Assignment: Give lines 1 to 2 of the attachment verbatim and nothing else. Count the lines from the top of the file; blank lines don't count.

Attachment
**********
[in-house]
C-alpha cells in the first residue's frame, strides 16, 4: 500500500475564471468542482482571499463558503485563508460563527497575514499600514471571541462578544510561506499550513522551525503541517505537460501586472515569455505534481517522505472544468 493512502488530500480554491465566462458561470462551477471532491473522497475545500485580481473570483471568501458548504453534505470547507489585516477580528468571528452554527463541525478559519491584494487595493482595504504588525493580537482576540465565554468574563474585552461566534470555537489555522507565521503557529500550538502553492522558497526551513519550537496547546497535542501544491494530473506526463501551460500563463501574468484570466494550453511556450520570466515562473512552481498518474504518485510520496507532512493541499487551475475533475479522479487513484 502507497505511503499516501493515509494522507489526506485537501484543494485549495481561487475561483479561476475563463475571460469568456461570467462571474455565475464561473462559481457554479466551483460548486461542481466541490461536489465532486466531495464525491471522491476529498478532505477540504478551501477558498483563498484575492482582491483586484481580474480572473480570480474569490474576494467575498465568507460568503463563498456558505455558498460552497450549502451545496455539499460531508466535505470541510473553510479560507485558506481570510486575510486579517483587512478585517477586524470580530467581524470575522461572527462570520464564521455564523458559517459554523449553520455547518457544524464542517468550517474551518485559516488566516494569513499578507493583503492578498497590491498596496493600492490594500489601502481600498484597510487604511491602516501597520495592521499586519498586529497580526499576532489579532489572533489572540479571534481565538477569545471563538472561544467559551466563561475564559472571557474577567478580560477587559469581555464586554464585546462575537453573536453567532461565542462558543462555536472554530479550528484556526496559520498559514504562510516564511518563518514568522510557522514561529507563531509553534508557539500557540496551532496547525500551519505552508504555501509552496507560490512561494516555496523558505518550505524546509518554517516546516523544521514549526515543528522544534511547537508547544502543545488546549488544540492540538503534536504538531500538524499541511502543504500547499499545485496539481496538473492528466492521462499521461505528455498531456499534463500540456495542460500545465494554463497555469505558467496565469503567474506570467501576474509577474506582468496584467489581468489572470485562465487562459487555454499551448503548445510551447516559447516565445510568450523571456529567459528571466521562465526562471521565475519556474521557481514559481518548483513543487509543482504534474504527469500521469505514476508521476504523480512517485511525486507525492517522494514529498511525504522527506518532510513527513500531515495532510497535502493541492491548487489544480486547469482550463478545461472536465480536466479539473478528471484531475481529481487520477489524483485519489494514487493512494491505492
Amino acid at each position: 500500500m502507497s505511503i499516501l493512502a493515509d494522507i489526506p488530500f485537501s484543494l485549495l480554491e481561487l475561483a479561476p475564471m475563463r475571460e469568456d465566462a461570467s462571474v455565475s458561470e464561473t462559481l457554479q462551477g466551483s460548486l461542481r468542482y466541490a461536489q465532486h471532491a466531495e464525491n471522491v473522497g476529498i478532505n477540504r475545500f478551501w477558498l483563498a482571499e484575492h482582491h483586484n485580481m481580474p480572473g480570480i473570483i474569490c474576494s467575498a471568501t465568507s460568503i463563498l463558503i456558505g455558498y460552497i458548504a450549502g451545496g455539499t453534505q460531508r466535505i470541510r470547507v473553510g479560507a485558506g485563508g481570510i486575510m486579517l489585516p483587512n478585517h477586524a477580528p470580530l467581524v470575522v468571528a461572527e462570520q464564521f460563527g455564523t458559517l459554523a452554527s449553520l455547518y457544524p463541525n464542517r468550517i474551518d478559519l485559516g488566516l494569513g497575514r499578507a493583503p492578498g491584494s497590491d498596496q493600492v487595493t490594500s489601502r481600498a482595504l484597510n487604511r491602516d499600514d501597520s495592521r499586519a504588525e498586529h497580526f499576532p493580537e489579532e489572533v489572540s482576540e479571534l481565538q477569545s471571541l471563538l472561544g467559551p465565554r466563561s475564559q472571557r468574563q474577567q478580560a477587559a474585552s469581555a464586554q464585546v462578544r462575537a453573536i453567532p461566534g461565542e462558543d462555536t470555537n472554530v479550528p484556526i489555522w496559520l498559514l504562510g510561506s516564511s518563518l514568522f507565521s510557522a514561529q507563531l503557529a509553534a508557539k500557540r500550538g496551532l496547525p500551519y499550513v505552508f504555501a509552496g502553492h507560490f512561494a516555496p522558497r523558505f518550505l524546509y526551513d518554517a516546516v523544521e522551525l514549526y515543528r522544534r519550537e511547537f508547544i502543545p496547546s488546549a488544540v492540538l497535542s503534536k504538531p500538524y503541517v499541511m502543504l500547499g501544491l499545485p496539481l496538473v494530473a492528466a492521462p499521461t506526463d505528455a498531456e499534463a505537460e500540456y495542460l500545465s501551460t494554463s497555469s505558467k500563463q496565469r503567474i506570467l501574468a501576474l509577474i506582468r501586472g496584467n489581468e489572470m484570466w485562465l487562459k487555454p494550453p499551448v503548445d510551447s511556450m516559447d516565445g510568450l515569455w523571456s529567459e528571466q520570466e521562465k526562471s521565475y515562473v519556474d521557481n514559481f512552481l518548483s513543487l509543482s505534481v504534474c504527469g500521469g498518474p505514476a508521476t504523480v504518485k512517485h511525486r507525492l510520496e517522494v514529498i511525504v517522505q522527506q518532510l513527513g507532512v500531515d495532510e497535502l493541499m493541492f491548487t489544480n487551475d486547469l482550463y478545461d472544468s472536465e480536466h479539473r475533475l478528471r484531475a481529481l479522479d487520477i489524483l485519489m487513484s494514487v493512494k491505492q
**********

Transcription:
[in-house]
C-alpha cells in the first residue's frame, strides 16, 4: 500500500475564471468542482482571499463558503485563508460563527497575514499600514471571541462578544510561506499550513522551525503541517505537460501586472515569455505534481517522505472544468 493512502488530500480554491465566462458561470462551477471532491473522497475545500485580481473570483471568501458548504453534505470547507489585516477580528468571528452554527463541525478559519491584494487595493482595504504588525493580537482576540465565554468574563474585552461566534470555537489555522507565521503557529500550538502553492522558497526551513519550537496547546497535542501544491494530473506526463501551460500563463501574468484570466494550453511556450520570466515562473512552481498518474504518485510520496507532512493541499487551475475533475479522479487513484 502507497505511503499516501493515509494522507489526506485537501484543494485549495481561487475561483479561476475563463475571460469568456461570467462571474455565475464561473462559481457554479466551483460548486461542481466541490461536489465532486466531495464525491471522491476529498478532505477540504478551501477558498483563498484575492482582491483586484481580474480572473480570480474569490474576494467575498465568507460568503463563498456558505455558498460552497450549502451545496455539499460531508466535505470541510473553510479560507485558506481570510486575510486579517483587512478585517477586524470580530467581524470575522461572527462570520464564521455564523458559517459554523449553520455547518457544524464542517468550517474551518485559516488566516494569513499578507493583503492578498497590491498596496493600492490594500489601502481600498484597510487604511491602516501597520495592521499586519498586529497580526499576532489579532489572533489572540479571534481565538477569545471563538472561544467559551466563561475564559472571557474577567478580560477587559469581555464586554464585546462575537453573536453567532461565542462558543462555536472554530479550528484556526496559520498559514504562510516564511518563518514568522510557522514561529507563531509553534508557539500557540496551532496547525500551519505552508504555501509552496507560490512561494516555496523558505518550505524546509518554517516546516523544521514549526515543528522544534511547537508547544502543545488546549488544540492540538503534536504538531500538524499541511502543504500547499499545485496539481496538473492528466492521462499521461505528455498531456499534463500540456495542460500545465494554463497555469505558467496565469503567474506570467501576474509577474506582468496584467489581468489572470485562465487562459487555454499551448503548445510551447516559447516565445510568450523571456529567459528571466521562465526562471521565475519556474521557481514559481518548483513543487509543482504534474504527469500521469505514476508521476504523480512517485511525486507525492517522494514529498511525504522527506518532510513527513500531515495532510497535502493541492491548487489544480486547469482550463478545461472536465480536466479539473478528471484531475481529481487520477489524483485519489494514487493512494491505492